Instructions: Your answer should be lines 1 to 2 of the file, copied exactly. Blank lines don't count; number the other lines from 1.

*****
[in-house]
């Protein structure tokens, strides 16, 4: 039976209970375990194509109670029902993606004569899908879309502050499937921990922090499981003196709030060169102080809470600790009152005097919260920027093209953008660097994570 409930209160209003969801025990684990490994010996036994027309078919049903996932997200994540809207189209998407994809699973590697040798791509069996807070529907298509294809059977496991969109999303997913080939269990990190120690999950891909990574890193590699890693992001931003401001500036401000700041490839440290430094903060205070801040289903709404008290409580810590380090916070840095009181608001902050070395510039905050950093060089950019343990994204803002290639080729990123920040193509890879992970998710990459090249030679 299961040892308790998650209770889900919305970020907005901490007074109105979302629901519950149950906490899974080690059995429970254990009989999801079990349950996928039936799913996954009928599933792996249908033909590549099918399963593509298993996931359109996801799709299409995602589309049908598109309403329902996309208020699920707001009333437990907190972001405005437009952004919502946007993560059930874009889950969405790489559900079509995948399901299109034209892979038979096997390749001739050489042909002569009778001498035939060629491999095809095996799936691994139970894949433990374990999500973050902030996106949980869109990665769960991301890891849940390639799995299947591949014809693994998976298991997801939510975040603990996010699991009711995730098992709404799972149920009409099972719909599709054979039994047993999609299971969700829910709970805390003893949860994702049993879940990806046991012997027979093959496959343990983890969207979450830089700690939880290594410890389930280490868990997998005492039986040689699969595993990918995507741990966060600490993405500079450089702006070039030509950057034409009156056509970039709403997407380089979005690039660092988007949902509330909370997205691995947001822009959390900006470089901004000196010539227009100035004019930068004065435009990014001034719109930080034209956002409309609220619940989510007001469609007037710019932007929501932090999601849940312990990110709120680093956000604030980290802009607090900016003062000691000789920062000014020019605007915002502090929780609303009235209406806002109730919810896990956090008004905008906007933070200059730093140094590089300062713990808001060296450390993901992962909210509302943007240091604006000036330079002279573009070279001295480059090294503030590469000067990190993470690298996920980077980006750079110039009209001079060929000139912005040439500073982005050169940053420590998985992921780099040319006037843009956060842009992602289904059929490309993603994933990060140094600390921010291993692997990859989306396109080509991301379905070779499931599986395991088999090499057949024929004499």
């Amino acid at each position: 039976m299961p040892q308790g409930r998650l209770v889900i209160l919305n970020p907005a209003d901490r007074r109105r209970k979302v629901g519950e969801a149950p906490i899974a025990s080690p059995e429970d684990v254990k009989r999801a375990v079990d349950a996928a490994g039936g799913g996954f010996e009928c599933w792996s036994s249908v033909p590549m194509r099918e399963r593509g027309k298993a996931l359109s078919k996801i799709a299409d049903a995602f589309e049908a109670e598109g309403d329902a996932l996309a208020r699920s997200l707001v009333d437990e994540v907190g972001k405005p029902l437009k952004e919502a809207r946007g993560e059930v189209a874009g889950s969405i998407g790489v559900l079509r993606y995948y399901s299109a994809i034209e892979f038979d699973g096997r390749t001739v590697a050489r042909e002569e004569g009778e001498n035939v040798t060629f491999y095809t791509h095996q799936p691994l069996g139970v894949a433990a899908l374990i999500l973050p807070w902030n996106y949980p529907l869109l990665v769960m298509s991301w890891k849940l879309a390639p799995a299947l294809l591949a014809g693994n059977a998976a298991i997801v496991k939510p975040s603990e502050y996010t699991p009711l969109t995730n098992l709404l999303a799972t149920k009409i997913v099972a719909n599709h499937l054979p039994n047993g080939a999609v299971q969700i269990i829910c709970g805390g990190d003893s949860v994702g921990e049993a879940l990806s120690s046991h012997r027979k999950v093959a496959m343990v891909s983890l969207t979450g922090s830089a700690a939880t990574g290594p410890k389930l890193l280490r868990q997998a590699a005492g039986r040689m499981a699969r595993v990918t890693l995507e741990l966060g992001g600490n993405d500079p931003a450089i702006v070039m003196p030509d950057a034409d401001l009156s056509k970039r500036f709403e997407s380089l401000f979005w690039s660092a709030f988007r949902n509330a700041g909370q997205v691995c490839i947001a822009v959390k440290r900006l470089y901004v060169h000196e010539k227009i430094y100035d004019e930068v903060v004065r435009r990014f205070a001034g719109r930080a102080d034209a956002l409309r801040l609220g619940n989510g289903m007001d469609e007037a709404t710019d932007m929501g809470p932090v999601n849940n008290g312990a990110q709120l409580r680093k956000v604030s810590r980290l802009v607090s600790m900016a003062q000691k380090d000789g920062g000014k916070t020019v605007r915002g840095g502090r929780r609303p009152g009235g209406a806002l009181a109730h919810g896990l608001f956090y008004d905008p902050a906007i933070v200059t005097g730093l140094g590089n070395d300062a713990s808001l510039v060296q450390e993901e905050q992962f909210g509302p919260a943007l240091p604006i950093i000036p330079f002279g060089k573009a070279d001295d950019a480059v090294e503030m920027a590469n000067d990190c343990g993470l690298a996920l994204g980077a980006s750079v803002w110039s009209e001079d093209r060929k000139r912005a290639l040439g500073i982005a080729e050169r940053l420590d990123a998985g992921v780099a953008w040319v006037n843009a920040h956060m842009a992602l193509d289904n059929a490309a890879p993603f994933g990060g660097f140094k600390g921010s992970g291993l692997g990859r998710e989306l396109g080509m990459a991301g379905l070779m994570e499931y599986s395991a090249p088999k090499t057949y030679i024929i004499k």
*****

[in-house]
């Protein structure tokens, strides 16, 4: 039976209970375990194509109670029902993606004569899908879309502050499937921990922090499981003196709030060169102080809470600790009152005097919260920027093209953008660097994570 409930209160209003969801025990684990490994010996036994027309078919049903996932997200994540809207189209998407994809699973590697040798791509069996807070529907298509294809059977496991969109999303997913080939269990990190120690999950891909990574890193590699890693992001931003401001500036401000700041490839440290430094903060205070801040289903709404008290409580810590380090916070840095009181608001902050070395510039905050950093060089950019343990994204803002290639080729990123920040193509890879992970998710990459090249030679 299961040892308790998650209770889900919305970020907005901490007074109105979302629901519950149950906490899974080690059995429970254990009989999801079990349950996928039936799913996954009928599933792996249908033909590549099918399963593509298993996931359109996801799709299409995602589309049908598109309403329902996309208020699920707001009333437990907190972001405005437009952004919502946007993560059930874009889950969405790489559900079509995948399901299109034209892979038979096997390749001739050489042909002569009778001498035939060629491999095809095996799936691994139970894949433990374990999500973050902030996106949980869109990665769960991301890891849940390639799995299947591949014809693994998976298991997801939510975040603990996010699991009711995730098992709404799972149920009409099972719909599709054979039994047993999609299971969700829910709970805390003893949860994702049993879940990806046991012997027979093959496959343990983890969207979450830089700690939880290594410890389930280490868990997998005492039986040689699969595993990918995507741990966060600490993405500079450089702006070039030509950057034409009156056509970039709403997407380089979005690039660092988007949902509330909370997205691995947001822009959390900006470089901004000196010539227009100035004019930068004065435009990014001034719109930080034209956002409309609220619940989510007001469609007037710019932007929501932090999601849940312990990110709120680093956000604030980290802009607090900016003062000691000789920062000014020019605007915002502090929780609303009235209406806002109730919810896990956090008004905008906007933070200059730093140094590089300062713990808001060296450390993901992962909210509302943007240091604006000036330079002279573009070279001295480059090294503030590469000067990190993470690298996920980077980006750079110039009209001079060929000139912005040439500073982005050169940053420590998985992921780099040319006037843009956060842009992602289904059929490309993603994933990060140094600390921010291993692997990859989306396109080509991301379905070779499931599986395991088999090499057949024929004499």